The marriage equality fight

Well, we may not have the right to marry in this state, but apparently we can get a divorce. Last Friday's Tulsa World had an article about a judge who granted a same-sex couple a divorce without realizing that they were a same-sex couple. Kind of a funny anecdote, but it's a good illustration of really why this whole fight is absolutely insane, and how denying same-sex couples the right to marry is as arbitrary and ridiculous as denying blue-eyed people the right to play golf with brown-eyed people. Then again, the way country clubs work, as long as neither of them are Jews, it's ok, right? But I digress.

I think we're making progress in the marriage equality fight. In 2004, voters in quite a few states, including this one, stood up and said "yes, by golly, we're bigots!" in overwhelming numbers. This year, a whole bunch of other states stood up and said that, but Arizona lifted up its hand and said, "um, hey, this isn't right, guys, wait a sec," and voted not to be bigots. That's progress. It's standing still instead of moving backwards, but it's still progress.

Between now and 2008, I think the goal of the marriage equality movement should be to talk in terms of strengthening family values by making marriage inclusive, encouraging marriage as a stable family structure. If we speak the language of the right-wingers, maybe we can change their minds. I know one thing that isn't going to help: more parades with guys on leashes wearing leather, and buxom drag queens screaming and prancing around like maniacs.

We need to transform the marriage equality movement, hell the whole gay rights movement itself, from one focused on "pride," whatever that means, to one focused on "rights." Instead of having parades, let's have marches, where we wear, you know, normal clothing, and walk hand in hand carrying signs saying "all we want is equality" and "how does our love threaten your love" and such. No more crazy floats. No more leather daddies and bear bikers. Let's, for once in our fabulous existence, be discreet, and tactful, and diplomatic, and maybe, just maybe, we'll get somewhere.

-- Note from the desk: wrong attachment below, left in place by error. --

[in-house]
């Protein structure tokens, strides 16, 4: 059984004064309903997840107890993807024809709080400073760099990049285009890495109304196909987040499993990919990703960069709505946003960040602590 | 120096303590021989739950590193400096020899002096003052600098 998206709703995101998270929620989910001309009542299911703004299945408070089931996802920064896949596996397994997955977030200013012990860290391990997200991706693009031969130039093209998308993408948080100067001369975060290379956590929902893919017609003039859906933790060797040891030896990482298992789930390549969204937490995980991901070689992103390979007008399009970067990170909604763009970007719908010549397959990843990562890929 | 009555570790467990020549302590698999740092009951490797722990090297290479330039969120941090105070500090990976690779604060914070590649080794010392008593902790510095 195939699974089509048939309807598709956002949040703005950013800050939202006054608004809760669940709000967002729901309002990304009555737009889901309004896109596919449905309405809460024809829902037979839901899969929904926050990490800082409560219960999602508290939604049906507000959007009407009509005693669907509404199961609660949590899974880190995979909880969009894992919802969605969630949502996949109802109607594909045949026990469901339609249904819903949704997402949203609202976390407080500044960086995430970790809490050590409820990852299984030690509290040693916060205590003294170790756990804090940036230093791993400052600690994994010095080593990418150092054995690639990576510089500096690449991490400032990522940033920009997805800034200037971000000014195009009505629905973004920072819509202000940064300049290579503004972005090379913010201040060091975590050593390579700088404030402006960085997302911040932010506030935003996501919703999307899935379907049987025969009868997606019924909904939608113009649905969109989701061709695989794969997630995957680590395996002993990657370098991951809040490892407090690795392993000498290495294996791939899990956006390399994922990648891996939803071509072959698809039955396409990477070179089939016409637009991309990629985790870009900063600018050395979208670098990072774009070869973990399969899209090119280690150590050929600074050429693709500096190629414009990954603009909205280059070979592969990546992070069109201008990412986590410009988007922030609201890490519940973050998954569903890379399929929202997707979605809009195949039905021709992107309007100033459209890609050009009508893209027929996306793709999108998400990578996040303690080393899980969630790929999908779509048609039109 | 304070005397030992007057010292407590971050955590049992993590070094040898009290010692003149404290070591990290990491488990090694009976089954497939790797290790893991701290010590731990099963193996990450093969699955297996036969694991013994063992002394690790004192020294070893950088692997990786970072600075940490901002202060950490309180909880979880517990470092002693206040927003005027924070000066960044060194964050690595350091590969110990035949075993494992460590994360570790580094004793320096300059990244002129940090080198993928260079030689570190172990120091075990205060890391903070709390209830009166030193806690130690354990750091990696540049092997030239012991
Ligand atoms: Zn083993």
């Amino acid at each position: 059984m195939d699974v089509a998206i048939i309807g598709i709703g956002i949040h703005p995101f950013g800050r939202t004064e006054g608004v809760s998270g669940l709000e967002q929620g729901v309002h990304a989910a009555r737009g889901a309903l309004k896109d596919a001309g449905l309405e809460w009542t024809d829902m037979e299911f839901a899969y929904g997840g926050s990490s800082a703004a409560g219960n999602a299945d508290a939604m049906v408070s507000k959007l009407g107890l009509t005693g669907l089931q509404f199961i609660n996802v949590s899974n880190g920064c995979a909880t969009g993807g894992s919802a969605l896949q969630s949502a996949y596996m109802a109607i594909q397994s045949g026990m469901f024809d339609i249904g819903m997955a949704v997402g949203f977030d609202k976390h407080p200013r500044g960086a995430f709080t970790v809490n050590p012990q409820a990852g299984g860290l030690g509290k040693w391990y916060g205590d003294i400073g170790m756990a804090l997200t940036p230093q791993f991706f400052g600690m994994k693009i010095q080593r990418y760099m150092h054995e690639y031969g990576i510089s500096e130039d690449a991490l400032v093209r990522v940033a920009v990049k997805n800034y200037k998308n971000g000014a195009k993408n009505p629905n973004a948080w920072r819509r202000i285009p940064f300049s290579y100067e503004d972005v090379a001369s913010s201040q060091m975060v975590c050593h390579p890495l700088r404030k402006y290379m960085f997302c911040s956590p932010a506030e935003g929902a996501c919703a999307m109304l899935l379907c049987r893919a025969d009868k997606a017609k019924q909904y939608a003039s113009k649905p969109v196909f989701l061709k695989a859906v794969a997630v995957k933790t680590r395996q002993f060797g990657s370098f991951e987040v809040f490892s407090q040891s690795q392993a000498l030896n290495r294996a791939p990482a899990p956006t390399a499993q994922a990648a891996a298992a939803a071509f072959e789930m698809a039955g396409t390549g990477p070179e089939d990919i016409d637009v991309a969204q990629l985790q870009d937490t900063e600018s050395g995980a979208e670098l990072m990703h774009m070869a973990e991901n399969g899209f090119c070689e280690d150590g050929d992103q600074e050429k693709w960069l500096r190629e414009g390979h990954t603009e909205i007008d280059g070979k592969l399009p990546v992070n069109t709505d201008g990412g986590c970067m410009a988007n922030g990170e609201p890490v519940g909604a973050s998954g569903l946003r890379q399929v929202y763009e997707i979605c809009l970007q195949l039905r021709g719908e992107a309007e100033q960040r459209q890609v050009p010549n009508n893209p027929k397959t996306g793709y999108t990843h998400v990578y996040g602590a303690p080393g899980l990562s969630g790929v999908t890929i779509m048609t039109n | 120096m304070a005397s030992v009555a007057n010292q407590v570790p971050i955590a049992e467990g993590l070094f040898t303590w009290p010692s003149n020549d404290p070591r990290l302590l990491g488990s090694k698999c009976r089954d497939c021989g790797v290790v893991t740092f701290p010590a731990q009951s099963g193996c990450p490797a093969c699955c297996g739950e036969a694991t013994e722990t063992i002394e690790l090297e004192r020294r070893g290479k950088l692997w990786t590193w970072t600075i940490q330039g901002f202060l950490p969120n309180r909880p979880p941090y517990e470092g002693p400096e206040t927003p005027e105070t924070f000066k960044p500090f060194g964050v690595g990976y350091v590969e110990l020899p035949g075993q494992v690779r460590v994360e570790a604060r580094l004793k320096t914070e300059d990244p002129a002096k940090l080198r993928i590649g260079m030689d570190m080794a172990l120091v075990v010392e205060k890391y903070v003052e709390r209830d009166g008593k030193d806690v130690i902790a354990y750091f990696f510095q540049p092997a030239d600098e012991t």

Remember how MLK's supporters did it. Respectful, non-violent, civil disobedience. Remember how Gandhi did it. The same way. Why do we make a mockery of ourselves every time we venture out in public? What do we hope to accomplish?

Comments

  1. The first problem with your argument is that you are comparing gay issues with race issues and they are NOT the same.
    To compare gay marriage with the struggle of blacks is a mockery itself.

    Homosexuality is NOT a race issue since homosexuals are not a "race".
    Show me two gay men or two gay women who had offspring (without the help/use of the opposite sex) and bingo. ALL other races have one thing in common, they can reproduce themselves and are thus a "race" of people.

    We don't care what you do in your bedroom (or kitchen or wherever) and don't really want to know... it's nobody's business but yours, EXCEPT when you bring it OUT of the bedroom and into politics and expect (no,... demand) that we sanction and approve whatever you do in your bedroom.

    Things have a definition wether you like it or not. Marriage as defined by the society you live in is between one man and one woman. This does NOT preclude a different definiton for different kinds of relationships. ie civil union.

    Now, Get over it and stop pretending you are Martin Luther King or something.

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